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WASHINGTON, D.C. -- Under a new House bill unveiled last week by two dozen lawmakers, the U.S. government would extend until 2016 ethanol tax breaks and a hefty tariff on imports, Reuters reported.
The tax breaks are worth $6 billion a year, according to critics of the bill. Credits include a 45-cent per gallon tax break for gasoline blenders, a 54-cent a gallon tariff on imports, a $1.01 a gallon credit to cellulosic ethanol producers, and a 10-cent per gallon small-producer tax credit for ethanol, the report stated.
Meanwhile, the $1 a gallon biodiesel tax credit, which expired at the end of 2009, is pending in Congress, Reuters reported.
Without action by the government, three of the four incentives -- the blender credit, ethanol tariff and small-producer credit -- for ethanol will expire at the end of 2010. The cellulosic credit expires at the end of 2012.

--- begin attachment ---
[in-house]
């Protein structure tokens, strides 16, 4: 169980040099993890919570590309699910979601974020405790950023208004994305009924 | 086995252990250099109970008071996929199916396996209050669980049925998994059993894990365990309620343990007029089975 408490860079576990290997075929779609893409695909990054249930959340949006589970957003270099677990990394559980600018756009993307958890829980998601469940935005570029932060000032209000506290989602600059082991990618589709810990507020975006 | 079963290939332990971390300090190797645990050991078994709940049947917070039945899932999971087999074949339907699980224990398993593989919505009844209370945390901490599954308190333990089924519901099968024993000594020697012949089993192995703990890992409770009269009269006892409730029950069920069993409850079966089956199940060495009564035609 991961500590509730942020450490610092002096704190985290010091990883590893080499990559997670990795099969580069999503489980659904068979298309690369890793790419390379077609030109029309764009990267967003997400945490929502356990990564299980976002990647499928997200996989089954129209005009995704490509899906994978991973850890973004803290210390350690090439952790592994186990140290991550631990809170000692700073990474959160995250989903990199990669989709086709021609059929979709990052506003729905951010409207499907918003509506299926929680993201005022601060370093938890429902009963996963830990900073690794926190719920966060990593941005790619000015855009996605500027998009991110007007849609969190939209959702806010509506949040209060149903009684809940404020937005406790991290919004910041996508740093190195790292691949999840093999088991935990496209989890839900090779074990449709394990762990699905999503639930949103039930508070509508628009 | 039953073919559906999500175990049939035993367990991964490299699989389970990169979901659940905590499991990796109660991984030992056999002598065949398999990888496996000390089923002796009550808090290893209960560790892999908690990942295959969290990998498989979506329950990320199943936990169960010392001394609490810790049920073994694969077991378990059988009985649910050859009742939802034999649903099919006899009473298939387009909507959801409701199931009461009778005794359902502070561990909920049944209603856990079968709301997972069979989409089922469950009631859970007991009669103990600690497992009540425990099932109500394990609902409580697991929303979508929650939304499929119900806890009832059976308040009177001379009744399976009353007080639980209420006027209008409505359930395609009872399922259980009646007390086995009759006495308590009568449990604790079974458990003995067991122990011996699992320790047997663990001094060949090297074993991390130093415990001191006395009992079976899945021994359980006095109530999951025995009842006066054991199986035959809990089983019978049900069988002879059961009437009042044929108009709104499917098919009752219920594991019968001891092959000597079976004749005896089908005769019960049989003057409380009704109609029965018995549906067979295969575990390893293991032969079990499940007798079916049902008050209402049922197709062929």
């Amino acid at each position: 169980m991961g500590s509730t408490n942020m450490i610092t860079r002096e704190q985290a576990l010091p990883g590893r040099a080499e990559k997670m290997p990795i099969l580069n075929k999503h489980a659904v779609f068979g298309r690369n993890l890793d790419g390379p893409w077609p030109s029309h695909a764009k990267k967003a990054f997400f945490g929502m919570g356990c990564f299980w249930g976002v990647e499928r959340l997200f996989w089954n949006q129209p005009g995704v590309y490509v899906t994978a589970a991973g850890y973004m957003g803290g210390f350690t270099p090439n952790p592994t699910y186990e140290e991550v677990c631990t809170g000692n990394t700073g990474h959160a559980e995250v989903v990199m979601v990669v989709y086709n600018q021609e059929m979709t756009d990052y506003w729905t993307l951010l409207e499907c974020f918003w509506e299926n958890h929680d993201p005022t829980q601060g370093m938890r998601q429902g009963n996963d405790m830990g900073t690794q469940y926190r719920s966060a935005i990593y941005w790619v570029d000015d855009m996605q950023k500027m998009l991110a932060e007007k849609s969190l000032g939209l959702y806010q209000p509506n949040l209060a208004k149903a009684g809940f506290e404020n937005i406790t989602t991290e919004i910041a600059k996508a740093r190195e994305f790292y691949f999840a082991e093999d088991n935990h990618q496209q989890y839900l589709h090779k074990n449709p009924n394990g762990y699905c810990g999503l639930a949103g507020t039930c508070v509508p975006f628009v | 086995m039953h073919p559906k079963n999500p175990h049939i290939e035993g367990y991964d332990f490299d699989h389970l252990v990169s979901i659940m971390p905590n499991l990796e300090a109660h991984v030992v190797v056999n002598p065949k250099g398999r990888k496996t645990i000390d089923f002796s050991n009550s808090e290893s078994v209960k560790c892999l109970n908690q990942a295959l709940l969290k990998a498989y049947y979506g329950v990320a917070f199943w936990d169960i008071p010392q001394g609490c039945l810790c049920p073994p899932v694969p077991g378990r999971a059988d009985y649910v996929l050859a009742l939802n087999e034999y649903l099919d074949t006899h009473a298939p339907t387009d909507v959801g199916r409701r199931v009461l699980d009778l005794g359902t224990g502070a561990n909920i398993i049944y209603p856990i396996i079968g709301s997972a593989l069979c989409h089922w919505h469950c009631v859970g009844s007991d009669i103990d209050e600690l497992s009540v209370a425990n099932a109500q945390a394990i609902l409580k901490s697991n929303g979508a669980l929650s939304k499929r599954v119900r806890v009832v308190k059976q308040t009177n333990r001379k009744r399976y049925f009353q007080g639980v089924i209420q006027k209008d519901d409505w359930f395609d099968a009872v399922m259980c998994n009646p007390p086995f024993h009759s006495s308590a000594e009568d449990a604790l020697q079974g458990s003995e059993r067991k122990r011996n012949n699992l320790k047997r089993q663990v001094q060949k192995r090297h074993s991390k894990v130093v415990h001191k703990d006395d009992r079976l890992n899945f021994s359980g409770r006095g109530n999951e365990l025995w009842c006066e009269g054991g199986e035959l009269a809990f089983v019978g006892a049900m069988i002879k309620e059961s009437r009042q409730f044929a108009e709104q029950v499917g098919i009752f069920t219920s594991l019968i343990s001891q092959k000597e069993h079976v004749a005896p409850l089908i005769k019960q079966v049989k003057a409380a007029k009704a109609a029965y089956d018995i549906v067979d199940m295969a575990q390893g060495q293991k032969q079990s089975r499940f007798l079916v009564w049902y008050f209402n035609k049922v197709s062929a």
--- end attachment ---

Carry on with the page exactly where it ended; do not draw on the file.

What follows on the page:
Sponsors of the new bill claim a long-term extension will assure a home-grown fuel supply and bring cellulosic ethanol into commercial production, according to the report.
While ethanol is a small share of U.S. motor fuels, "that's the biggest thing we have done" to reduce reliance on imported oil, John Shimkus, an Illinois Republican and a lead sponsor of the bill, said in the report.
Federal law guarantees use of 12 billion gallons of ethanol in 2010 and at least 36 billion gallons annually from 2022. Of that total, 60 percent would be advanced biofuels, such as cellulosic ethanol.
However, foodmakers, meatpackers, environmentalists and others argue the bill is a wasteful subsidy, and a cause of higher food prices, as it would use food crops to make fuel.
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